Jill Robinson

From Wikipedia, the free encyclopedia
Jump to navigation Jump to search
Jill Robinson
MBE
Born
Jill Robinson

OccupationFounder/CEO for Animals Asia
Websitewww.animalsasia.org/intl/social/jills-blog

Jill Robinson is the founder of Animals Asia Foundation. Born and raised in England, Robinson was always interested in the welfare of animals. As a child she volunteered in veterinary offices during her school holidays. In the mid-1980s she moved to Hong Kong, where she began working for the International Fund for Animal Welfare, focusing on work in China and South Korea.[1]

In 1993, Robinson visited a bear bile farm in China. According to Robinson, at the time approximately 10,000 Asiatic black bears were caged at farms similar to this one, in conditions many animal welfare groups consider horrific. At bear bile farms, bile is extracted from the bear's gallbladder for use in traditional Chinese medicines.[1] According to the World Wide Fund for Nature, only about 15,000–20,000 Asiatic black bears are alive in the wild in China, which would qualify them for the highest protection described by the Convention on International Trade in Endangered Species. Chinese authorities estimate that over 50,000 of the bears live in the wild, which would eliminate the necessity for higher protection.[1]

Professor Peter Li believes that Robinson "single-handedly alerted the world" to the cruel practice of bear farming.[2] For the next seven years, Robinson researched the way bile was used and negotiated with the Chinese government. In 2000, the Sichuan Forestry Department signed a pledge with the China Wildlife Conservation Association to release 500 bears from the bile farms with the worst conditions. This marked the first time an agency of the Chinese government had come to an official agreement with an animal welfare organization.[1] To house the released bears, Robinson founded Animals Asia Foundation and established a bear rescue center in Chengdu. The foundation has since established a similar sanctuary in Vietnam, where there are also hundreds of bear bile farms.[1]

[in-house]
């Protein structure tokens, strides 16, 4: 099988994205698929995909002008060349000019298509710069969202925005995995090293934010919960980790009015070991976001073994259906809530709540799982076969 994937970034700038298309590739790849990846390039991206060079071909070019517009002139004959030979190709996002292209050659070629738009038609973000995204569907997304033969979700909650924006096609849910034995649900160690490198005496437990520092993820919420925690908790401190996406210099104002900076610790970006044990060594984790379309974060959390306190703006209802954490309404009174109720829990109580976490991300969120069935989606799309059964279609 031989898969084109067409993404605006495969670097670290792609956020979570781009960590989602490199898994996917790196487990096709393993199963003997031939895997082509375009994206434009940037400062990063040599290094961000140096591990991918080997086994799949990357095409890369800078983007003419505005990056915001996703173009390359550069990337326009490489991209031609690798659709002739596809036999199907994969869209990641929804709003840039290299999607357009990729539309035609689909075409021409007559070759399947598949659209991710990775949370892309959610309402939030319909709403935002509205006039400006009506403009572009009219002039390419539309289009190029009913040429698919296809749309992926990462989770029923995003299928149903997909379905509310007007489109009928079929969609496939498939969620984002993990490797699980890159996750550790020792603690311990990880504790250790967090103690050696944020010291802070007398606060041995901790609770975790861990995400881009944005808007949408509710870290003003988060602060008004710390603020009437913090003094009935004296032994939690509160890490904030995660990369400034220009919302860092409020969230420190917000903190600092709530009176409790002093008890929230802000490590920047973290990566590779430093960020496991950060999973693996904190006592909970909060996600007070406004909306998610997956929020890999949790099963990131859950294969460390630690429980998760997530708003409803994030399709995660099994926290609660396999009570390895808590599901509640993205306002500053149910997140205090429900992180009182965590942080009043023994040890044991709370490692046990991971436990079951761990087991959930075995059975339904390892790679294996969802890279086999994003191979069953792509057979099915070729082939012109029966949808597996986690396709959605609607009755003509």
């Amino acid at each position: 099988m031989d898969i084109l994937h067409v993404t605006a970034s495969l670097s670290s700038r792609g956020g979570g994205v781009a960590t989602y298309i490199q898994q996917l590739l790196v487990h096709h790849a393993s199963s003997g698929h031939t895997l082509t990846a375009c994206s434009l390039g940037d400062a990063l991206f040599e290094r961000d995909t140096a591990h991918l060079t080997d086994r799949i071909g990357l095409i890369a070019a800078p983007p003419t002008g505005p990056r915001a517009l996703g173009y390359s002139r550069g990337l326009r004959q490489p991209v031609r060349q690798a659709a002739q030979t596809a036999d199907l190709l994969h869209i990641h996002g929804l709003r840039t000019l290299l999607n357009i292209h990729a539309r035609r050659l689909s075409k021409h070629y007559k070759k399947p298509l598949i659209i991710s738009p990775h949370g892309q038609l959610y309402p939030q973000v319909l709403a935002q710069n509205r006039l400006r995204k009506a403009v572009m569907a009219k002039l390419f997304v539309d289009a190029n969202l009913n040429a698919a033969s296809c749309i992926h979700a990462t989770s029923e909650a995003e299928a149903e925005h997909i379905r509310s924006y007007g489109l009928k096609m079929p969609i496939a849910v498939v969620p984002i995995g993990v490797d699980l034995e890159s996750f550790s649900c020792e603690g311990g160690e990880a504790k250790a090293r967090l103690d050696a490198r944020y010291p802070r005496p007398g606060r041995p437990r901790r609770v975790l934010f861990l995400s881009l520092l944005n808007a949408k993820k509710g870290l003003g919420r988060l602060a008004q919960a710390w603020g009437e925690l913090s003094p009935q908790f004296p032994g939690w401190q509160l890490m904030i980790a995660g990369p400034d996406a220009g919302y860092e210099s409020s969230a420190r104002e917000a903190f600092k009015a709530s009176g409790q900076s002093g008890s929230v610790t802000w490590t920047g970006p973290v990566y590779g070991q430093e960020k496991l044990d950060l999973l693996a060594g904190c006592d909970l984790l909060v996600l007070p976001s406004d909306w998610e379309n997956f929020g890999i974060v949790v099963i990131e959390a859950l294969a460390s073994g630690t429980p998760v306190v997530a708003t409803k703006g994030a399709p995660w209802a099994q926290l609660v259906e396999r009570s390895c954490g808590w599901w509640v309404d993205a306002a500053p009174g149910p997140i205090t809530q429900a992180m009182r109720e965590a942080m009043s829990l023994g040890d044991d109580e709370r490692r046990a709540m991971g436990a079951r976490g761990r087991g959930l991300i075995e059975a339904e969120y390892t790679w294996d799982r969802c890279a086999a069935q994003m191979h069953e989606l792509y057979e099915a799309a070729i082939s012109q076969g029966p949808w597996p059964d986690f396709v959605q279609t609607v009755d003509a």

Robinson has also been a proponent of the Doctor Dog program, which rescues stray dogs in Asia and trains them to participate in Animal-assisted therapy.[3]

Awards[edit]

Jill Robinson has received numerous distinctions for her commitment to animal welfare, including:

  • a 2002 Genesis Award;[4]
  • in 2005, the Reader's Digest Hero for Today Award; and[5]
  • in 1998, an MBE by Queen Elizabeth in the Birthday Honours List, in recognition of her services to animal welfare in Asia.[6]
  • In 2018, Robinson was noted in the book, Rescuing Ladybugs [7] by author and animal advocate Jennifer Skiff as having “ignited a movement in Asia” after being physically and emotionally touched by an imprisoned moon bear being used for bile extraction in Zhuhai, China. [8]

See also[edit]

References[edit]

  1. ^ a b c d e Browne, Rachel (July 19, 2009), "Sense of release", Sydney Morning Herald, retrieved January 22, 2010
  2. ^ Levitt, Tom (26 Feb 2013). "Younger generation face long wait for law-change on animal cruelty". chinadialogue. Retrieved 20 July 2014.
  3. ^ Lim, Louisa (May 9, 2009), "Great animal rescues", The Star, Malaysia, archived from the original on May 10, 2009, retrieved January 22, 2010
  4. ^ "Moved to help the Moon Bear", The Star Online, June 2, 2007.
  5. ^ Ellis, Richard (2005). Tiger bone & rhino horn: the destruction of wildlife for traditional Chinese medicine (2nd ed.). Island Press. p. 226. ISBN 1-55963-532-0.
  6. ^ "Queen's Birthday honours 1998". The Independent. London. June 13, 1998.
  7. ^ Jennifer Skiff, Rescuing Ladybugs: Inspirational Encounters with Animals That Changed the World, New World Library, 2018
  8. ^ Ibid. pages 150-152

External links[edit]